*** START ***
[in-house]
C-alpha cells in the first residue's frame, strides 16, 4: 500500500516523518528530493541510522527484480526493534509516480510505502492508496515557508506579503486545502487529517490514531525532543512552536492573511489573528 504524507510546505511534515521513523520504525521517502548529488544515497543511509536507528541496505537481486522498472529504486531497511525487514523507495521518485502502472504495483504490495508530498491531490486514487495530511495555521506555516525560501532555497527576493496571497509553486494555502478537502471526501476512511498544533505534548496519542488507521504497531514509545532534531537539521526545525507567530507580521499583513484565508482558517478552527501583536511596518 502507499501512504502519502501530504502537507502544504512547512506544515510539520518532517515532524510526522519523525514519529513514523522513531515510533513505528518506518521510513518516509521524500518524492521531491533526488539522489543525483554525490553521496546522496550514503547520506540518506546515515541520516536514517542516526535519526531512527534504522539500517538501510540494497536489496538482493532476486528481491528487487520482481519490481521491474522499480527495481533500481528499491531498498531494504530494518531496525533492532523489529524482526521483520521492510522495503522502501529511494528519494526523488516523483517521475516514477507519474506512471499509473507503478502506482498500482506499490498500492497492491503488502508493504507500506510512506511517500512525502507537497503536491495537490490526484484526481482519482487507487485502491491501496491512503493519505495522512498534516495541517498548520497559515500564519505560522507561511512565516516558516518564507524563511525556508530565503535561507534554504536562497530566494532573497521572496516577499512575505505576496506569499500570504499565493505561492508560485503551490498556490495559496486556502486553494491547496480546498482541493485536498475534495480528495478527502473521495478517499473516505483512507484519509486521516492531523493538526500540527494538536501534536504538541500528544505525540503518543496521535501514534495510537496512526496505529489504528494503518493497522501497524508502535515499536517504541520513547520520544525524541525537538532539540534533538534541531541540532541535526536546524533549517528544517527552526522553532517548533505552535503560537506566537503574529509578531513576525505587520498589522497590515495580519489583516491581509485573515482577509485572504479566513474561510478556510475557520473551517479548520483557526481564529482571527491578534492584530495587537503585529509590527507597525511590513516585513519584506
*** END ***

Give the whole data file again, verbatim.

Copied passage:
[in-house]
C-alpha cells in the first residue's frame, strides 16, 4: 500500500516523518528530493541510522527484480526493534509516480510505502492508496515557508506579503486545502487529517490514531525532543512552536492573511489573528 504524507510546505511534515521513523520504525521517502548529488544515497543511509536507528541496505537481486522498472529504486531497511525487514523507495521518485502502472504495483504490495508530498491531490486514487495530511495555521506555516525560501532555497527576493496571497509553486494555502478537502471526501476512511498544533505534548496519542488507521504497531514509545532534531537539521526545525507567530507580521499583513484565508482558517478552527501583536511596518 502507499501512504502519502501530504502537507502544504512547512506544515510539520518532517515532524510526522519523525514519529513514523522513531515510533513505528518506518521510513518516509521524500518524492521531491533526488539522489543525483554525490553521496546522496550514503547520506540518506546515515541520516536514517542516526535519526531512527534504522539500517538501510540494497536489496538482493532476486528481491528487487520482481519490481521491474522499480527495481533500481528499491531498498531494504530494518531496525533492532523489529524482526521483520521492510522495503522502501529511494528519494526523488516523483517521475516514477507519474506512471499509473507503478502506482498500482506499490498500492497492491503488502508493504507500506510512506511517500512525502507537497503536491495537490490526484484526481482519482487507487485502491491501496491512503493519505495522512498534516495541517498548520497559515500564519505560522507561511512565516516558516518564507524563511525556508530565503535561507534554504536562497530566494532573497521572496516577499512575505505576496506569499500570504499565493505561492508560485503551490498556490495559496486556502486553494491547496480546498482541493485536498475534495480528495478527502473521495478517499473516505483512507484519509486521516492531523493538526500540527494538536501534536504538541500528544505525540503518543496521535501514534495510537496512526496505529489504528494503518493497522501497524508502535515499536517504541520513547520520544525524541525537538532539540534533538534541531541540532541535526536546524533549517528544517527552526522553532517548533505552535503560537506566537503574529509578531513576525505587520498589522497590515495580519489583516491581509485573515482577509485572504479566513474561510478556510475557520473551517479548520483557526481564529482571527491578534492584530495587537503585529509590527507597525511590513516585513519584506